“I love running.”
Those three words by Perry Shoemaker explain a lot about her success at the age of 45. She’s won the .US National 12k master’s championship three years in a row. In 2016 she was one of the top 10 American women at the Cherry Blossom Ten Miler. In 2015 she was the second-place woman at the Army Ten-Miler and just missed the 1:15 qualifying time for the Olympic marathon trials with a 1:16:01 half marathon in Philadelphia.
“I love running,” she says. “It’s not a chore at all. It’s my peace.”
At the top of the local race results, she has become a bit of a local celebrity.
“Perry runs a lot of local races,” said Ray Pugsley, owner of Potomac River Running and a PRR DC Elite teammate. “To see Perry continue to improve and excel through her 40s is an inspiration to me and the Potomac River Running community.”
Shes somewhat legendary in local racing circles, as of late July third overall in the RunWashington rankings, behind only Olympic Trials marathoners Susanna Sullivan and Julia Roman–Duval.
Overheard by Roland Rust at a race: “I got second to Perry, but I don’t really count her.”
Up until five years ago, though, running took the backseat to her other athletic pursuits.
Her high school in Annapolis didn’t offer cross country or track, so she focused on field hockey, lacrosse, basketball and sailing. Throughout it all, running helped her stay in shape. But winning her age group at the Governor’s Bay Bridge 10K back then was an early sign of the success to come later in life.
She was a two-time All-American in sailing at St. Mary’s College of Maryland and coached lacrosse after graduation, but through it all she continued running. When she and her family lived in Pittsburgh, racing for Perry mostly consisted of small community 5ks through the neighborhood. It wasn’t until the Shoemakers moved to Vienna in 2011 that Perry began running competitively.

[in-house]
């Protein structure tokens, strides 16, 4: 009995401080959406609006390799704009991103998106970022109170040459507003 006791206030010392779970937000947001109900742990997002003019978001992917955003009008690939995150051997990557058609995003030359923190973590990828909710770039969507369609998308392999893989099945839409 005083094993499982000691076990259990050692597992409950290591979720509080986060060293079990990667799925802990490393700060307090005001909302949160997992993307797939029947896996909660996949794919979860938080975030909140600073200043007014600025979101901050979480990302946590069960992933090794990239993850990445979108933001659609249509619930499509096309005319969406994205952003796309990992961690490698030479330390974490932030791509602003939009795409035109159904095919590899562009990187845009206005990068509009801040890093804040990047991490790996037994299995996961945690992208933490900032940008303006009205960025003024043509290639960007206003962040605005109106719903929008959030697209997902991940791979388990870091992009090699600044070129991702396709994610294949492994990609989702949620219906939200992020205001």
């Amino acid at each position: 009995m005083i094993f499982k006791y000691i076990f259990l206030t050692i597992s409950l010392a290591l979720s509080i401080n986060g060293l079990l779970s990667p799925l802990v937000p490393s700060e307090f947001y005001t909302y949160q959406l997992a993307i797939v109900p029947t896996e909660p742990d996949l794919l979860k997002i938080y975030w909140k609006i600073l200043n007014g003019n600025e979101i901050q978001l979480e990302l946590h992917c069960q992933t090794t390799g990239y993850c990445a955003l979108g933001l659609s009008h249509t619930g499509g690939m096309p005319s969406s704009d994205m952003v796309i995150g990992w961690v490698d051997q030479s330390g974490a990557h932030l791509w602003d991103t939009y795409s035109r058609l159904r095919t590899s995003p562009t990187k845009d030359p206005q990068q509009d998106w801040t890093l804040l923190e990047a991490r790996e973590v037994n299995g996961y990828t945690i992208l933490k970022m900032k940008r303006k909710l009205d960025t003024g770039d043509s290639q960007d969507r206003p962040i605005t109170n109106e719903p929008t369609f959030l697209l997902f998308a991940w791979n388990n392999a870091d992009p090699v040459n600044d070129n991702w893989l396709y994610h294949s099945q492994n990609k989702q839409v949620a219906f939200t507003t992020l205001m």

It started with a small 5k at her middle daughter’s high school, which she won. Then there was the Run with Santa 5k, which she won, followed by their New Year’s Day 5k, which — you guessed it — she won. It didn’t take long for the Shoemakers’ oldest daughter — “she’s the research girl,” according to Perry — to find the Potomac River racing team application online. The seventh grader encouraged her mother to fill it out. The race locations were convenient and the community was a great fit. By April 2012, Perry was on the team, complete with a pair of racing shoes, courtesy of her husband.
Perry trains on her own, averaging 45-70 miles per week on top of cross-training, core work, and strength training. She says the solo workouts suit her fine.
“I’m very much an introvert,” she said. “I don’t talk a lot when I run, I’m just kind of in my own space.”
“You’re not much fun to run with,” her husband once told her.
She keeps in touch with her Potomac River Running teammates over email during the week, offering words of encouragement and congratulations for weekend race results and warms up and cools down with them on race days.
“Conversations during those runs are usually about families and how other people are doing, other race plans, and injuries, but never about how Perry was beating everybody, and she’s always modest about anything she has done,” said teammate Steve Crago.
A preschool teacher during the day, Perry saves speedwork for her half-days, often running on the track at her middle daughter’s high school.
“I’m very competitive in my own person. I’m probably my worst and best competitor,” she said. That drive has helped her shave time off her Army Ten Miler finish year after year, culminating in an incredible 57:31 last year. She has finished second there in 2015 and 2016 and claimed four masters’ titles.